Author(s): Lawrence JM, Singhal S, Bhatia B, Keegan DJ, Reh TA,
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Abstract Growing evidence suggests that glial cells may have a role as neural precursors in the adult central nervous system. Although it has been shown that Müller cells exhibit progenitor characteristics in the postnatal chick and rat retinae, their progenitor-like role in developed human retina is unknown. We first reported the Müller glial characteristics of the spontaneously immortalized human cell line MIO-M1, but recently we have derived similar cell lines from the neural retina of several adult eye donors. Since immortalization is one of the main properties of stem cells, we investigated whether these cells expressed stem cell markers. Cells were grown as adherent monolayers, responded to epidermal growth factor, and could be expanded indefinitely without growth factors under normal culture conditions. They could be frozen and thawed without losing their characteristics. In the presence of extracellular matrix and fibroblast growth factor-2 or retinoic acid, they acquired neural morphology, formed neurospheres, and expressed neural stem cell markers including betaIII tubulin, Sox2, Pax6, Chx10, and Notch 1. They also expressed markers of postmitotic retinal neurons, including peripherin, recoverin, calretinin, S-opsin, and Brn3. When grafted into the subretinal space of dystrophic Royal College of Surgeons rats or neonatal Lister hooded rats, immortalized cells migrated into the retina, where they expressed various markers of retinal neurons. These observations indicate that adult human neural retina harbors a population of cells that express both Müller glial and stem cell markers and suggest that these cells may have potential use for cell-based therapies to restore retinal function. Disclosure of potential conflicts of interest is found at the end of this article.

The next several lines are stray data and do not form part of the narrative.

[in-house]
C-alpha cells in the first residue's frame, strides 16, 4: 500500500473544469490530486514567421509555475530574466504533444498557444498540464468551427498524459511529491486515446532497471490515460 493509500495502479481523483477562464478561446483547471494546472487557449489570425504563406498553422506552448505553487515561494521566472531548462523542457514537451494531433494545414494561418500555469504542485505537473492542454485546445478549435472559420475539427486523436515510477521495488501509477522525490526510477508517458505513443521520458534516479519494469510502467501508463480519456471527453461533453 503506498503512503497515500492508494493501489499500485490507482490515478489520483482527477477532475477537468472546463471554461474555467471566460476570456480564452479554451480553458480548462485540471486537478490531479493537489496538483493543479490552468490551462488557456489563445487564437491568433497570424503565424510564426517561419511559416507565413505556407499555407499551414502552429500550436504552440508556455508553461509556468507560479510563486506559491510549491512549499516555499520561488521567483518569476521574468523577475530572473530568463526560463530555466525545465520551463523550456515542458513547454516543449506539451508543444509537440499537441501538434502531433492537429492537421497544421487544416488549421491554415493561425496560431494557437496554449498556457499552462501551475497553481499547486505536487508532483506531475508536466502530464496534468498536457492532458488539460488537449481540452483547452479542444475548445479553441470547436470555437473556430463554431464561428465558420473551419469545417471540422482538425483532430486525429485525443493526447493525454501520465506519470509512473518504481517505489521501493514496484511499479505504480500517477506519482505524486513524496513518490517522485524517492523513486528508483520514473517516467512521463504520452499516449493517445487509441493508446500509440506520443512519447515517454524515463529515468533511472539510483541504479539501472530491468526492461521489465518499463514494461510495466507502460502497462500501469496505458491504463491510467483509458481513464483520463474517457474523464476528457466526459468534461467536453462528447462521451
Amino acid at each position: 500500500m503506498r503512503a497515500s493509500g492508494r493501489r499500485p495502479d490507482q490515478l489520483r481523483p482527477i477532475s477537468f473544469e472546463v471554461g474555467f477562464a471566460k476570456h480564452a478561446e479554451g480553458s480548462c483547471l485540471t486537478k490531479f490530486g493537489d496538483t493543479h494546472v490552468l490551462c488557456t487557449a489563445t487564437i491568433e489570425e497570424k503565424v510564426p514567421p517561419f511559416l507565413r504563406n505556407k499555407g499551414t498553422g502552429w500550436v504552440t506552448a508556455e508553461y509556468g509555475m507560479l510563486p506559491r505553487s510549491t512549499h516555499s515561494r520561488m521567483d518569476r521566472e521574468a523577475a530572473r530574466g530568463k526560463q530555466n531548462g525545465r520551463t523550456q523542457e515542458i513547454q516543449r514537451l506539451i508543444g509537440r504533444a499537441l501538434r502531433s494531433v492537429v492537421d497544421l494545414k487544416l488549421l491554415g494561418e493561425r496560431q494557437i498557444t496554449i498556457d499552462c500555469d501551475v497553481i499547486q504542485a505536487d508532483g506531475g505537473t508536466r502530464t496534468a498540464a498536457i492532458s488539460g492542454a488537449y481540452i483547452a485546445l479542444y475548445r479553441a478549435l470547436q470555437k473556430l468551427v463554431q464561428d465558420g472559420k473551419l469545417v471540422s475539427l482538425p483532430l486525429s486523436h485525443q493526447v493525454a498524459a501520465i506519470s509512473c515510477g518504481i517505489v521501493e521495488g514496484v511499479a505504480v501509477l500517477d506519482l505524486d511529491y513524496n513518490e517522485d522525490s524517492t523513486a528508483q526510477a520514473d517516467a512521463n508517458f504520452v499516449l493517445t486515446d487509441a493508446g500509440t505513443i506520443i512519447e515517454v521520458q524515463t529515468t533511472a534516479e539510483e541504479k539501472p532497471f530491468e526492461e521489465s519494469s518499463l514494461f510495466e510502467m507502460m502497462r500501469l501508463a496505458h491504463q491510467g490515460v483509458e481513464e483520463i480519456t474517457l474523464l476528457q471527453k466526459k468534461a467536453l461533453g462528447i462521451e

This article was published in Stem Cells
and referenced in Anatomy & Physiology: Current Research